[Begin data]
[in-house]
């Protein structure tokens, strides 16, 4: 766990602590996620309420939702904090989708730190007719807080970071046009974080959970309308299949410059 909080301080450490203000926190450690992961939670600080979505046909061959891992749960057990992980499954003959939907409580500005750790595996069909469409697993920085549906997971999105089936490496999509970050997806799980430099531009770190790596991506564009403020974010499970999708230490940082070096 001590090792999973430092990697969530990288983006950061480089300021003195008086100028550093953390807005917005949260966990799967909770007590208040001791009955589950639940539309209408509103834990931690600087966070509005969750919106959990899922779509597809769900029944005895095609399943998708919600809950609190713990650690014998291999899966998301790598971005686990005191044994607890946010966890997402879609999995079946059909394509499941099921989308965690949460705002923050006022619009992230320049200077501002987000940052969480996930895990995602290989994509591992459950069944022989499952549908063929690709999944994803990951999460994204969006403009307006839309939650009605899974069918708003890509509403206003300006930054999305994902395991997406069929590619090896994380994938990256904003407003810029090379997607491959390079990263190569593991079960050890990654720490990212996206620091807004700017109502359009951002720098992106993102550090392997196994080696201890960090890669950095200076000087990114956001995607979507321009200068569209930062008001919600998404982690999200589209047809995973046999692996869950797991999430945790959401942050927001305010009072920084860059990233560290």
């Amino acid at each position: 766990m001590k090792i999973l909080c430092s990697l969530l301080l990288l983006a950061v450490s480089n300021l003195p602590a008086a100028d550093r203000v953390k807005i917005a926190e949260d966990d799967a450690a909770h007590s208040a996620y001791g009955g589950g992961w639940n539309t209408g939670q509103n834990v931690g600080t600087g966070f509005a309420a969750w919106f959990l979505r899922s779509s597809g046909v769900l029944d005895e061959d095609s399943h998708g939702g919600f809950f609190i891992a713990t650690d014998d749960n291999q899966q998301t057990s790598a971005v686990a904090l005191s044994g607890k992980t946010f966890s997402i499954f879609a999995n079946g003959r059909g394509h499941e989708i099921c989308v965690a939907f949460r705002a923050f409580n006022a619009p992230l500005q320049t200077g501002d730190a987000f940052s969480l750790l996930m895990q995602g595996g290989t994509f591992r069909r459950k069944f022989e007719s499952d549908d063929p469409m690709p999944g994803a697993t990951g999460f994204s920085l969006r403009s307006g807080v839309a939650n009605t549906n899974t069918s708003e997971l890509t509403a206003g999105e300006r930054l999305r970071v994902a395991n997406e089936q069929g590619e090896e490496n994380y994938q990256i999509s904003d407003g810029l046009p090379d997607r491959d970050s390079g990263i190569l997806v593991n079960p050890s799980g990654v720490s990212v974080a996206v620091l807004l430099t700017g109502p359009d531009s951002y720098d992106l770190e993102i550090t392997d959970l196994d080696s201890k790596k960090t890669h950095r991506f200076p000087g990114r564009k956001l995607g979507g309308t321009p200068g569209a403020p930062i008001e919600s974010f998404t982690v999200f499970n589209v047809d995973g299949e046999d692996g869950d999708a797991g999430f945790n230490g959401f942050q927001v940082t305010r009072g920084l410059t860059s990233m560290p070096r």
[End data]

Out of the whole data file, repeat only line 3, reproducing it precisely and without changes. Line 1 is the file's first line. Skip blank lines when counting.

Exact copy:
């Amino acid at each position: 766990m001590k090792i999973l909080c430092s990697l969530l301080l990288l983006a950061v450490s480089n300021l003195p602590a008086a100028d550093r203000v953390k807005i917005a926190e949260d966990d799967a450690a909770h007590s208040a996620y001791g009955g589950g992961w639940n539309t209408g939670q509103n834990v931690g600080t600087g966070f509005a309420a969750w919106f959990l979505r899922s779509s597809g046909v769900l029944d005895e061959d095609s399943h998708g939702g919600f809950f609190i891992a713990t650690d014998d749960n291999q899966q998301t057990s790598a971005v686990a904090l005191s044994g607890k992980t946010f966890s997402i499954f879609a999995n079946g003959r059909g394509h499941e989708i099921c989308v965690a939907f949460r705002a923050f409580n006022a619009p992230l500005q320049t200077g501002d730190a987000f940052s969480l750790l996930m895990q995602g595996g290989t994509f591992r069909r459950k069944f022989e007719s499952d549908d063929p469409m690709p999944g994803a697993t990951g999460f994204s920085l969006r403009s307006g807080v839309a939650n009605t549906n899974t069918s708003e997971l890509t509403a206003g999105e300006r930054l999305r970071v994902a395991n997406e089936q069929g590619e090896e490496n994380y994938q990256i999509s904003d407003g810029l046009p090379d997607r491959d970050s390079g990263i190569l997806v593991n079960p050890s799980g990654v720490s990212v974080a996206v620091l807004l430099t700017g109502p359009d531009s951002y720098d992106l770190e993102i550090t392997d959970l196994d080696s201890k790596k960090t890669h950095r991506f200076p000087g990114r564009k956001l995607g979507g309308t321009p200068g569209a403020p930062i008001e919600s974010f998404t982690v999200f499970n589209v047809d995973g299949e046999d692996g869950d999708a797991g999430f945790n230490g959401f942050q927001v940082t305010r009072g920084l410059t860059s990233m560290p070096r």